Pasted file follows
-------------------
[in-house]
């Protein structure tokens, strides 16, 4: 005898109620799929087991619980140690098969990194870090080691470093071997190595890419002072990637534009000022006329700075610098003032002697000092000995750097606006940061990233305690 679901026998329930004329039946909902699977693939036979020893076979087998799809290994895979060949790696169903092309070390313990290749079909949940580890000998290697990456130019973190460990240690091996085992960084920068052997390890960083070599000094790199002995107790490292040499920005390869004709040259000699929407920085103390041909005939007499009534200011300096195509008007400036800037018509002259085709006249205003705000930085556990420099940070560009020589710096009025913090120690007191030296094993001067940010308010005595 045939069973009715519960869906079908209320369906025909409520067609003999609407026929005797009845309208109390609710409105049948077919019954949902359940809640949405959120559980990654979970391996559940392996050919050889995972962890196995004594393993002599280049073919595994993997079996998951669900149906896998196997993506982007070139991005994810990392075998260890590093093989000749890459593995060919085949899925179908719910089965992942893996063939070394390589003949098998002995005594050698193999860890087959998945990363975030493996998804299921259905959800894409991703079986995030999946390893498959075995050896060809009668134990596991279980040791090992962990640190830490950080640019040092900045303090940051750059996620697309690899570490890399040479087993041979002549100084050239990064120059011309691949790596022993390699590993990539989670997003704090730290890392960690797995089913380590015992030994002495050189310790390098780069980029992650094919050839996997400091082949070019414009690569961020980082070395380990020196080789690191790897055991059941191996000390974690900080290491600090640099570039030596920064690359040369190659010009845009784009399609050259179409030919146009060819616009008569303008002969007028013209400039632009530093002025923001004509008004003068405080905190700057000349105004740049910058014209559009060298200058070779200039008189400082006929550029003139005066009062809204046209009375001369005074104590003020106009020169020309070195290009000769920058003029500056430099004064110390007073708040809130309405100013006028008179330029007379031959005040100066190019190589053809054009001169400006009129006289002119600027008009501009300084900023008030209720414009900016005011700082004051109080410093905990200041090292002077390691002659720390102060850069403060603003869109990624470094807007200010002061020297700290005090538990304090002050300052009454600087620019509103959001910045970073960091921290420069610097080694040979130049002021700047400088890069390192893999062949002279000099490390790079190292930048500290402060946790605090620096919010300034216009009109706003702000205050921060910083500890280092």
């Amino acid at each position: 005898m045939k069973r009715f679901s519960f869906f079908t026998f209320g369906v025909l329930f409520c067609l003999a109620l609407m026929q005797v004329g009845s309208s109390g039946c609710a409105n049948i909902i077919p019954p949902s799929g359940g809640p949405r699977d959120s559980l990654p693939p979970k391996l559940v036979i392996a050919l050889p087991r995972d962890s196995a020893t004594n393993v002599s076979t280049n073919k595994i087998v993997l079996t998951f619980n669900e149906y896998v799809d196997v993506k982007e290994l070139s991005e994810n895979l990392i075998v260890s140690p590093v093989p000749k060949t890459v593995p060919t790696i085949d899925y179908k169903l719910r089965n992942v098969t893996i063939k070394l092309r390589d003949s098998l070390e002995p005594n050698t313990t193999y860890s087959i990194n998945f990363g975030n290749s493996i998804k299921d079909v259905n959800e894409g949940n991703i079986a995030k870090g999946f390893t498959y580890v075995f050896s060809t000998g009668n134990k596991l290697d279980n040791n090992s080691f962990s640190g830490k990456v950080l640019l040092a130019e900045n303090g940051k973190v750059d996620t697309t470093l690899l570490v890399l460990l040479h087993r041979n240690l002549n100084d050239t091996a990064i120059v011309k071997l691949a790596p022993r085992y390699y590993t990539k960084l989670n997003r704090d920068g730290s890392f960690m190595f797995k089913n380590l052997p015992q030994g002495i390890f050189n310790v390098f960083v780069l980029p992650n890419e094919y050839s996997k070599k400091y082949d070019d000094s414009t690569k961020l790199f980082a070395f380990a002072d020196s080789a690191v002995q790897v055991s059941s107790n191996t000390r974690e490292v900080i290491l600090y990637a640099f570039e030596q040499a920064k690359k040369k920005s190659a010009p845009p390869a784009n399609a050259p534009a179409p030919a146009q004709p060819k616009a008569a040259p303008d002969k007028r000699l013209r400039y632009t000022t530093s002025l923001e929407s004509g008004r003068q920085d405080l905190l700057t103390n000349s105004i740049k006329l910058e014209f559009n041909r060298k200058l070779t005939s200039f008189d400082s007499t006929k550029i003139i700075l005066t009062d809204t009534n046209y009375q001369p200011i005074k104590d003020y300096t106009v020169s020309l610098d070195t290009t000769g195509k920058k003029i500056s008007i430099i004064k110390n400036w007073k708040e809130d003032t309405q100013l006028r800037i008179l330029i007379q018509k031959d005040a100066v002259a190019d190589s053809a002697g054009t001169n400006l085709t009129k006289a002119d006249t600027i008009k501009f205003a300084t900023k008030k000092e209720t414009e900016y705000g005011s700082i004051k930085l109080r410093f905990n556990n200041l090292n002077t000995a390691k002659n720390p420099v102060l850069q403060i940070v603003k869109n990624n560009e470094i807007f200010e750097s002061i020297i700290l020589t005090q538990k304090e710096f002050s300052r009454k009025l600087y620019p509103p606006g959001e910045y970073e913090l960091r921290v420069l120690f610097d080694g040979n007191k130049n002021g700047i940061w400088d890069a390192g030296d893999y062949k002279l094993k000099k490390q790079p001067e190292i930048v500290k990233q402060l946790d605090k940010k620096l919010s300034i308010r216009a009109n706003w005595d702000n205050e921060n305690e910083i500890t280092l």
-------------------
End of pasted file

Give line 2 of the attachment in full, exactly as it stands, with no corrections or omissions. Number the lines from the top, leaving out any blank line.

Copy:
């Protein structure tokens, strides 16, 4: 005898109620799929087991619980140690098969990194870090080691470093071997190595890419002072990637534009000022006329700075610098003032002697000092000995750097606006940061990233305690 679901026998329930004329039946909902699977693939036979020893076979087998799809290994895979060949790696169903092309070390313990290749079909949940580890000998290697990456130019973190460990240690091996085992960084920068052997390890960083070599000094790199002995107790490292040499920005390869004709040259000699929407920085103390041909005939007499009534200011300096195509008007400036800037018509002259085709006249205003705000930085556990420099940070560009020589710096009025913090120690007191030296094993001067940010308010005595 045939069973009715519960869906079908209320369906025909409520067609003999609407026929005797009845309208109390609710409105049948077919019954949902359940809640949405959120559980990654979970391996559940392996050919050889995972962890196995004594393993002599280049073919595994993997079996998951669900149906896998196997993506982007070139991005994810990392075998260890590093093989000749890459593995060919085949899925179908719910089965992942893996063939070394390589003949098998002995005594050698193999860890087959998945990363975030493996998804299921259905959800894409991703079986995030999946390893498959075995050896060809009668134990596991279980040791090992962990640190830490950080640019040092900045303090940051750059996620697309690899570490890399040479087993041979002549100084050239990064120059011309691949790596022993390699590993990539989670997003704090730290890392960690797995089913380590015992030994002495050189310790390098780069980029992650094919050839996997400091082949070019414009690569961020980082070395380990020196080789690191790897055991059941191996000390974690900080290491600090640099570039030596920064690359040369190659010009845009784009399609050259179409030919146009060819616009008569303008002969007028013209400039632009530093002025923001004509008004003068405080905190700057000349105004740049910058014209559009060298200058070779200039008189400082006929550029003139005066009062809204046209009375001369005074104590003020106009020169020309070195290009000769920058003029500056430099004064110390007073708040809130309405100013006028008179330029007379031959005040100066190019190589053809054009001169400006009129006289002119600027008009501009300084900023008030209720414009900016005011700082004051109080410093905990200041090292002077390691002659720390102060850069403060603003869109990624470094807007200010002061020297700290005090538990304090002050300052009454600087620019509103959001910045970073960091921290420069610097080694040979130049002021700047400088890069390192893999062949002279000099490390790079190292930048500290402060946790605090620096919010300034216009009109706003702000205050921060910083500890280092």